Date of Award

7-25-2014

Degree Type

Thesis

Degree Name

Master of Science in Clinical Psychology (MSCP)

Committee Chair

Katherine A. Elder, PhD

Abstract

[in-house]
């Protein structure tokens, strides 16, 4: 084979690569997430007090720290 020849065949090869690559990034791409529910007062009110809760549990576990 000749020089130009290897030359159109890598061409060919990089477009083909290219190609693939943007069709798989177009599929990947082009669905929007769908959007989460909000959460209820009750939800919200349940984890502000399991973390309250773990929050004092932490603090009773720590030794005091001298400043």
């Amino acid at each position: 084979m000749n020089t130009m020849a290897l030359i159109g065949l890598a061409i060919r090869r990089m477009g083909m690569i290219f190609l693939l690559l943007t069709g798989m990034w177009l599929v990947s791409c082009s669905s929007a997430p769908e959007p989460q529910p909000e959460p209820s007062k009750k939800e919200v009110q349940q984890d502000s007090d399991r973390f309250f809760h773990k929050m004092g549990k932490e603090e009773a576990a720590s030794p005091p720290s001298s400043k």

Eating disorders have increased drastically in recent decades. They are also the deadliest of all psychological disorders. To date, research has elucidated successful treatment procedures for particular eating disorders (e.g., Binge Eating Disorder and Bulimia Nervosa), but struggled to identify efficacious treatment for others (e.g., Anorexia Nervosa). Eating disorders are often accompanied by serious health repercussions, making treatment efficacy and efficiency more imperative. Up until recently, research on eating disorders has focused almost solely on Caucasian, middle-class females. However, recent research indicates eating disorders are also prevalent in minority groups, and treatment specifications for these groups are limited. It is an ethical responsibility to provide the best care to clients, and without proper cultural consideration for minority groups and subsequent tailored interventions, minorities will continue to receive subpar care. This paper reviews etiological factors for eating disorders, identifies current treatment standards, and suggests cultural influences that may impact treatment among females.

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